Faith CoLab: Tapestry of Faith: Principled Commitment: An Adult Program on Building Strong Relationships

Leader Resource 5: Welcoming Participants Who Are Hard Of Hearing

These suggestions are designed to help your workshops be more welcoming and inclusive. Please refer to them as needed to adapt activities throughout the program.

Hearing impairments affect people of all ages and range from mild to severe. Wearing hearing aids can help some, but not all, people who have a hearing loss. At their best, hearing aids do not "solve" the problems of hearing loss. Hearing aids make sounds louder but not necessarily clearer.

Most hearing loss interferes with a person's ability to understand speech, so people who are hard of hearing often also rely on lip reading (speech reading) to help them understand spoken language. A hard of hearing person may jokingly say "Let me put on my glasses so I can hear you."

People who consider themselves Deaf (with an upper-case 'D') regard Deafness as a culture with its own language — American Sign Language (ASL) — rather than as a disability. Most people who become deaf as adults do not learn sign language but rely on speech reading. ASL-fluent Deaf persons are likely to request the services of a professional interpreter for participation in adult religious education workshops.

Physical/Personal Suggestions

  • Ask self-identified hard of hearing persons where they would like to be seated. Ask other people to move if the best position is already taken.
  • Many people who are hard of hearing rely on speech reading to some extent. Always face hard of hearing persons when you are talking to the group so that they can see your mouth move.
  • When speaking, position yourself so that your face is in the light, not in the shadow.
  • When speaking, take care to avoid the common habits of talking while facing your notes or while your hand is in front of your face.
  • Multiple voices at the same time make a difficult acoustic environment for many people who are hard of hearing. Try to prevent multiple people from talking at once, and don't permit side conversations.
  • When a person who is hard of hearing is participating in a dyad or small group activity, offer the pair or group the option of moving to a quiet place in another room to do their conversing.

Environmental Suggestions

  • Make sure there is good lighting throughout your room and that facilitators can be in a good position relative to the light source.
  • Try to select a meeting room that is carpeted. Bare walls and floors make sounds reverberate.
  • Heater blowers, air conditioners, and other sources of background noise (such as people in an adjacent kitchen talking and rattling dishes) can be big problems for people who are hard of hearing. Work to minimize or eliminate background noise in your meeting room.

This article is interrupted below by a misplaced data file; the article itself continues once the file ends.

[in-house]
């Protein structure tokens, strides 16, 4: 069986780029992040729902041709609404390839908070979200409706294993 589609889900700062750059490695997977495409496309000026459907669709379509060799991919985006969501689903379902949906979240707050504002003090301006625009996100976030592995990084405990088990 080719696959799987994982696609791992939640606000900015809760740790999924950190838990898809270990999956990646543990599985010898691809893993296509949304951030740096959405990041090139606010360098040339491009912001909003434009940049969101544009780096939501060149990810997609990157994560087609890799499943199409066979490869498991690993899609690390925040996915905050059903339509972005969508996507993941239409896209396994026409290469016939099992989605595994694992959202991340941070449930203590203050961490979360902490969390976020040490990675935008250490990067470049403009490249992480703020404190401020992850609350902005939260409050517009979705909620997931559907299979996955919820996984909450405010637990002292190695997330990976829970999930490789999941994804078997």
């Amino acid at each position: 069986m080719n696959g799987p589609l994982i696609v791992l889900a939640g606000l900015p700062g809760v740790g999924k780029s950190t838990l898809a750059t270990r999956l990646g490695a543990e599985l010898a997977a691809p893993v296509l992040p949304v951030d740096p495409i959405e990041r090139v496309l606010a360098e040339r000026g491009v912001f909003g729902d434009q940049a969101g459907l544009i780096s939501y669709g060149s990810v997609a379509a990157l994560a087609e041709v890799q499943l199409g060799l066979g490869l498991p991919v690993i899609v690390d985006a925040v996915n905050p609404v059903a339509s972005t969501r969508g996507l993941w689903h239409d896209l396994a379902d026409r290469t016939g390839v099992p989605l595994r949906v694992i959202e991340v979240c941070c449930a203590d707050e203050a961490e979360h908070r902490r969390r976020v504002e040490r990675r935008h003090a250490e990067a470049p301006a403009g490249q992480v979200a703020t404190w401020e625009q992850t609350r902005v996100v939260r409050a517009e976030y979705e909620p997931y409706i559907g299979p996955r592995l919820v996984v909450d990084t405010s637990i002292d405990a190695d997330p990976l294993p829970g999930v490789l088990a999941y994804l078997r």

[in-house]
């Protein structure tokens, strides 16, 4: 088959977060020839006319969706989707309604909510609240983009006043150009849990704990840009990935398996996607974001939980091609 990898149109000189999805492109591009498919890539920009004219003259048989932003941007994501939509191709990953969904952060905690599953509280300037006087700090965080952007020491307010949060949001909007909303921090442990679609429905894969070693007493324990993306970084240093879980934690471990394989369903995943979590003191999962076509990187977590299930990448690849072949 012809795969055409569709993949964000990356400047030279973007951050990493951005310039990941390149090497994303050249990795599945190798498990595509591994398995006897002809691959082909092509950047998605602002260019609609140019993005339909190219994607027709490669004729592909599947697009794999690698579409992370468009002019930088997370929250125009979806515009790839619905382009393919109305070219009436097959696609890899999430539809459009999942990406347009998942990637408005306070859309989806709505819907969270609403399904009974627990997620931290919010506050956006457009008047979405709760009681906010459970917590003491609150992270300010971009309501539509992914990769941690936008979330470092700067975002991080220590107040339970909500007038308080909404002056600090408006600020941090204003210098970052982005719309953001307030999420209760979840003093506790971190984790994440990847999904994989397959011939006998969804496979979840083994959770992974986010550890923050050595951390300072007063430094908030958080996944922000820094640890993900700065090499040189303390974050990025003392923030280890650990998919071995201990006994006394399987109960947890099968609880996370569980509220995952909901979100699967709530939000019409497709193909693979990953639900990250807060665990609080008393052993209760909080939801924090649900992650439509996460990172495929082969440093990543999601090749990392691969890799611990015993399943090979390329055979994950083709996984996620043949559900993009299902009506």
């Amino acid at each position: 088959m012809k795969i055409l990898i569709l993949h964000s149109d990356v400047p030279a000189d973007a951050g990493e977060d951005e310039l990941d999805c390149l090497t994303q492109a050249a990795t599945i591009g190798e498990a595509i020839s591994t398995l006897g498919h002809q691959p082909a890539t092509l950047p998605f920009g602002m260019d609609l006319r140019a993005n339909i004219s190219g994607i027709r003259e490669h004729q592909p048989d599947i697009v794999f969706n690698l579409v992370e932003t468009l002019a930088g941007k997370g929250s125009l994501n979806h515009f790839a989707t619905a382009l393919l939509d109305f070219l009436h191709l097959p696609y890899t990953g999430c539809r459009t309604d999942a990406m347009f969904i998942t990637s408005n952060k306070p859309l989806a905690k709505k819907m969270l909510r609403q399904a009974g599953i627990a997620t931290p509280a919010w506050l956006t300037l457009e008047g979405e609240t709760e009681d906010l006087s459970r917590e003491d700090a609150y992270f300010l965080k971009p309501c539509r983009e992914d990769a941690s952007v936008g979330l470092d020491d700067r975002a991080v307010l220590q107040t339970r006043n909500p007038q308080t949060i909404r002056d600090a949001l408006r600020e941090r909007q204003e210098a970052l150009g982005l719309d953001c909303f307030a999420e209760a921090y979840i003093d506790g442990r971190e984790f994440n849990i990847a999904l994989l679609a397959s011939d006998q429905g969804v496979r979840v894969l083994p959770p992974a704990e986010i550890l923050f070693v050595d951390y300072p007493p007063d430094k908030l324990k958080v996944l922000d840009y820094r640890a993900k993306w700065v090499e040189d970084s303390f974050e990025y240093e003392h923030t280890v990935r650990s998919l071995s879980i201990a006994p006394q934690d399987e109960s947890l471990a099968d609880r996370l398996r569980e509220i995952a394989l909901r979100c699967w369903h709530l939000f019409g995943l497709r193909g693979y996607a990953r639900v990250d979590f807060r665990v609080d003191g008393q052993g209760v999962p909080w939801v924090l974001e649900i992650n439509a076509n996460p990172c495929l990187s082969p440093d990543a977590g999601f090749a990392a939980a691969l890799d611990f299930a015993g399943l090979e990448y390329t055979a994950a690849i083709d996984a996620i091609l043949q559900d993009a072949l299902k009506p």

• Arrange seating in a circle, or arrange tables into a square so that people can see one other's faces.

Communication Suggestions

  • If you have a high-pitched voice, lower the pitch if you can. Higher pitches are harder to understand.
  • Speak clearly, without mumbling your words. However, you don't have to talk loudly or exaggerate the way you speak.
  • If something you say is not heard, don't repeat it word for word. Instead, rephrase the idea using different words.
  • When you change the topic, give a verbal cue, such as "Now I'd like to talk about . . ." People who are hard of hearing often depend on conversational context to get clues about words they've missed.
  • Provide visual information using newsprint or whiteboards. Have one person write on the newsprint or whiteboard and a second person (facing the group) voice what is being written.
  • Provide printed handouts (in both regular and large print format), such as copies of any stories that you are telling, for participants who need them.

Welcoming Requires Continual Attention

It is a credit to you that a person who is hard of hearing trusts you enough to come to your workshop. Many people who are hard of hearing avoid such situations because of the communication difficulties, embarrassment, frustration, and impatience that are often encountered.

Imagine this scenario: As you're leading the workshop, you and the participants are engrossed in easy back-and-forth communication about deep, personal topics. Conversation is intense; voices drop as people reveal private, never-before-spoken thoughts. Three people speak at once in a fluid, back-and-forth way, while two people at the end of the table have a conversation with each other about something personal.

Meanwhile, the person who is hard of hearing is trying to listen to you, separate the background voices from what you are saying, and feel confident enough to ask you to repeat something you have said to the whole group — all while having a meaningful religious education experience. For a person who is hard of hearing, the impulse is often to avoid being a bother — to withdraw, give up, pretend to hear what is going on, and perhaps not come to the next session.

As a leader, it's up to you to control the workshop situation. Making sure that only one person is talking at a time, that participants speak up, and so on makes for an environment that is good for everyone's learning.